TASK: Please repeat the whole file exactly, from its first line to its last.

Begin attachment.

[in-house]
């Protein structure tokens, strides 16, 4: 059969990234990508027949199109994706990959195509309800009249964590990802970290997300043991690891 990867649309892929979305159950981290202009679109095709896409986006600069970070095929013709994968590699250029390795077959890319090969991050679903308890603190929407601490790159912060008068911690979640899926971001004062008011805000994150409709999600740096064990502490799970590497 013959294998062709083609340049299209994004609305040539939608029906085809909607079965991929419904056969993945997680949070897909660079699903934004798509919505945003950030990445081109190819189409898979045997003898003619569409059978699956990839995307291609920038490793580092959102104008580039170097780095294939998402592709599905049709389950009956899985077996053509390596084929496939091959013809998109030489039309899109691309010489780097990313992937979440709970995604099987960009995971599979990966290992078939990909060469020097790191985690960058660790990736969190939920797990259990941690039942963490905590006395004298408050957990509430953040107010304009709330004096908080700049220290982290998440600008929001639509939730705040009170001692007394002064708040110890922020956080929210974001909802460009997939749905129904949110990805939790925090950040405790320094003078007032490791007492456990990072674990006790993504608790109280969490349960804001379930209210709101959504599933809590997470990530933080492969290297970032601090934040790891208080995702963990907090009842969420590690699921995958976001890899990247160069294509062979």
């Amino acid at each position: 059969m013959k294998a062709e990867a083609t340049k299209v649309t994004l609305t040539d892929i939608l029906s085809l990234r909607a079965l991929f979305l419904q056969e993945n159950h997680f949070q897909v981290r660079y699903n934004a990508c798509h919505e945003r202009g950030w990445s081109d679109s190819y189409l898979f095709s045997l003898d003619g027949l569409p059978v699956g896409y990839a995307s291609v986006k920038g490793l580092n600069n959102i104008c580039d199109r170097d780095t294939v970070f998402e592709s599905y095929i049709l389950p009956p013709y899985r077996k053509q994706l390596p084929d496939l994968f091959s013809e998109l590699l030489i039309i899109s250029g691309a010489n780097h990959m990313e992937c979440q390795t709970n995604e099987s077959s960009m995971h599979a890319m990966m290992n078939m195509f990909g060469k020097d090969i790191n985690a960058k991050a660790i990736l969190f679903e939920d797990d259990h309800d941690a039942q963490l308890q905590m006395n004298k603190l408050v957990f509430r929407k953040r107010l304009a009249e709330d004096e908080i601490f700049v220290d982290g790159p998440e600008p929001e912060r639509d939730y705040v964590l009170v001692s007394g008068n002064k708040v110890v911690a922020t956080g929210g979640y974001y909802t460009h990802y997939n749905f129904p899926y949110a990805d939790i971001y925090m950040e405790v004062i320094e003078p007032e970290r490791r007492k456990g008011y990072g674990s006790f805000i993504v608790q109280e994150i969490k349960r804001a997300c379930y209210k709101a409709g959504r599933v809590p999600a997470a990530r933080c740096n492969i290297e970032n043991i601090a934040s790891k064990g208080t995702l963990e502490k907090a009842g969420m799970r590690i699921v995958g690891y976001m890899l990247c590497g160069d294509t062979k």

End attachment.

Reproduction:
[in-house]
């Protein structure tokens, strides 16, 4: 059969990234990508027949199109994706990959195509309800009249964590990802970290997300043991690891 990867649309892929979305159950981290202009679109095709896409986006600069970070095929013709994968590699250029390795077959890319090969991050679903308890603190929407601490790159912060008068911690979640899926971001004062008011805000994150409709999600740096064990502490799970590497 013959294998062709083609340049299209994004609305040539939608029906085809909607079965991929419904056969993945997680949070897909660079699903934004798509919505945003950030990445081109190819189409898979045997003898003619569409059978699956990839995307291609920038490793580092959102104008580039170097780095294939998402592709599905049709389950009956899985077996053509390596084929496939091959013809998109030489039309899109691309010489780097990313992937979440709970995604099987960009995971599979990966290992078939990909060469020097790191985690960058660790990736969190939920797990259990941690039942963490905590006395004298408050957990509430953040107010304009709330004096908080700049220290982290998440600008929001639509939730705040009170001692007394002064708040110890922020956080929210974001909802460009997939749905129904949110990805939790925090950040405790320094003078007032490791007492456990990072674990006790993504608790109280969490349960804001379930209210709101959504599933809590997470990530933080492969290297970032601090934040790891208080995702963990907090009842969420590690699921995958976001890899990247160069294509062979």
């Amino acid at each position: 059969m013959k294998a062709e990867a083609t340049k299209v649309t994004l609305t040539d892929i939608l029906s085809l990234r909607a079965l991929f979305l419904q056969e993945n159950h997680f949070q897909v981290r660079y699903n934004a990508c798509h919505e945003r202009g950030w990445s081109d679109s190819y189409l898979f095709s045997l003898d003619g027949l569409p059978v699956g896409y990839a995307s291609v986006k920038g490793l580092n600069n959102i104008c580039d199109r170097d780095t294939v970070f998402e592709s599905y095929i049709l389950p009956p013709y899985r077996k053509q994706l390596p084929d496939l994968f091959s013809e998109l590699l030489i039309i899109s250029g691309a010489n780097h990959m990313e992937c979440q390795t709970n995604e099987s077959s960009m995971h599979a890319m990966m290992n078939m195509f990909g060469k020097d090969i790191n985690a960058k991050a660790i990736l969190f679903e939920d797990d259990h309800d941690a039942q963490l308890q905590m006395n004298k603190l408050v957990f509430r929407k953040r107010l304009a009249e709330d004096e908080i601490f700049v220290d982290g790159p998440e600008p929001e912060r639509d939730y705040v964590l009170v001692s007394g008068n002064k708040v110890v911690a922020t956080g929210g979640y974001y909802t460009h990802y997939n749905f129904p899926y949110a990805d939790i971001y925090m950040e405790v004062i320094e003078p007032e970290r490791r007492k456990g008011y990072g674990s006790f805000i993504v608790q109280e994150i969490k349960r804001a997300c379930y209210k709101a409709g959504r599933v809590p999600a997470a990530r933080c740096n492969i290297e970032n043991i601090a934040s790891k064990g208080t995702l963990e502490k907090a009842g969420m799970r590690i699921v995958g690891y976001m890899l990247c590497g160069d294509t062979k």